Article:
Prior to the start of the course, all bikes will be subject to a comprehensive safety check to ensure they are road-worthy.
Your child may not be able to take part if their bike is considered unsafe.
To avoid disappointment, please make sure that both front and rear brakes are fitted and working as the manufacturer intended.
Kids come in all shapes and sizes and instructors are often called upon to make minor adjustments to bikes to ensure trainees are in a comfortable riding position and can reach the controls properly. Rest assured our instructors are fully qualified to carry out these procedures. We may also make minor repairs, time and parts permitting, but please remember: time spent fixing bikes is time lost in training. We would urge you to make a brief inspection of your child's bike, several days before the start of the course, paying particular attention to the operation of the front and rear brakes. We also recommend you inflate the tyres to make sure they hold air. See our video tutorial on how to fix a puncture
Help us to help you
Click on the spanner below to see how you can identify and fix the most common bike problems with a little know-how, the right parts and a few basic tools...
We anticipate that parents will wish to take advantage of the free training on offer. Level 2 takes place out of school, for which we require your consent. A form will have been issued to your child, for you to complete and return before the start of the course. Please take time to read the terms and conditions carefully before signing. If you have lost or misplaced the form you can download one here
A word about the weather...
As we all know, the weather in Britain can be pretty inclement, so it never ceases to amaze us when children turn up for training in the midst of winter with no more than a thin fleece or Hoodie for protection. It's very rare that we cancel the training on account of the weather, so we urge parents to see that children are suitably dressed for the day's activities. Gloves are a must on chilly mornings.
Our take on helmets
While the effectiveness of cycle helmets continues to be a subject for much debate, in the interests of safety, we do insist that participants wear them at all times during the training.
If you've yet to buy one, with so many styles on offer, choosing the right helmet has never been easier. This guide highlights the things you should consider before making a purchase
Please note Our instructors carry a number of spare helmets but we cannot guarantee that one will be available on the day
Thinking about buying a new bike? Then read on...
In our line of work we often see children struggling with bikes unsuited to their needs; If it's difficult to ride, it's difficult to enjoy. Deciding which bike is right for your child is a straightforward process once you know what to look for, so if you are thinking of buying a replacement, here are a few points to consider:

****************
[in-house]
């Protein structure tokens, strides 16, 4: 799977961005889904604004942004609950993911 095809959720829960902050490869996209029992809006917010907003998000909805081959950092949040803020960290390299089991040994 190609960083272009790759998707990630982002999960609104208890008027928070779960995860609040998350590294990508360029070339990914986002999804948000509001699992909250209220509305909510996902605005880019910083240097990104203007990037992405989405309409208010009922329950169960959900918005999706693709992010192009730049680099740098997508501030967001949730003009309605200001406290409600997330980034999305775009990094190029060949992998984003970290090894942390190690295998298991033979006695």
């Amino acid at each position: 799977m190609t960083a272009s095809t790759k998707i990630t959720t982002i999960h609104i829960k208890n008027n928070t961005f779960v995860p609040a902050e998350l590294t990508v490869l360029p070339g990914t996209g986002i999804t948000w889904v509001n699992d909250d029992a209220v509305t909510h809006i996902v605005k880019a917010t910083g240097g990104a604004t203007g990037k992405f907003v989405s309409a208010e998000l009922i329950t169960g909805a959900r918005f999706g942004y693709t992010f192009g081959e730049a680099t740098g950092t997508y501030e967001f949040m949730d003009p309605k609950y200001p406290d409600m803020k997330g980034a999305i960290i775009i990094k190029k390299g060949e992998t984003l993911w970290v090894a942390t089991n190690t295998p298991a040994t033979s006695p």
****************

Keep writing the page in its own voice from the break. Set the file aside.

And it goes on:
Small, independent bike retailers tend to provide a more personalized service and will have an intimate working knowledge of the products they offer
A secondhand bike, that has been well maintained, is usually a better option, in terms of quality, than a brand new bike at the same price
Budget bikes rely on components manufactured from inexpensive materials, making them heavy and cumbersome. If your child struggles to lift both wheels clear off the floor, choose a lighter model. We suggest you steer clear of mountain style bikes with front and rear suspension and avoid bikes featuring over-sized steel tubing designed to imitate much lighter aluminium models,,,where bikes are concerned, it's function, not form, that really matters
BMX bikes are a popular choice among children. They often come equipped with a detangler or 'gyro' fitted below the handlebars (see opposite) which enables the bars to spin through 360 degrees without twisting the cables. Aside from the fact that most riders will never make use of this feature, the mechanism and associated parts require frequent and convoluted maintenance to ensure the brakes remain operable. In view of the safety implications, we strongly recommend you choose a model without this feature or have the retailer replace the 'gyro' with a conventional brake set-up. It's a straightforward job to undertake and should set you back around £20 at the most.
Manufacturers often use the same components for both their adults' and childrens' ranges. Children differ markedly from adults in terms of body proportion and strength and may find controls, such as gear-shifters and brakes, difficult to use. Specialist retailers such as Islabikes go to great lengths to design bikes with child specific geometry and components. Click on the highlighted text if you need convincing.
Don't buy a bike that is too large thinking that your child will grow into it. Children grow up fast and we appreciate that buying a new bike can be an expensive proposition, but remember that other parents will be going through the same process, providing a good local source of perfectly useable pre-owned machines, at a fraction of the cost. The chart opposite should give a good indication of what size to look for.
Try before you buy
Do we cater for special needs?
In a word, Yes, but it's helpful for us to know in advance what these may be. If you have any concerns regarding your child's particular circumstances, please call.
Frequently asked questions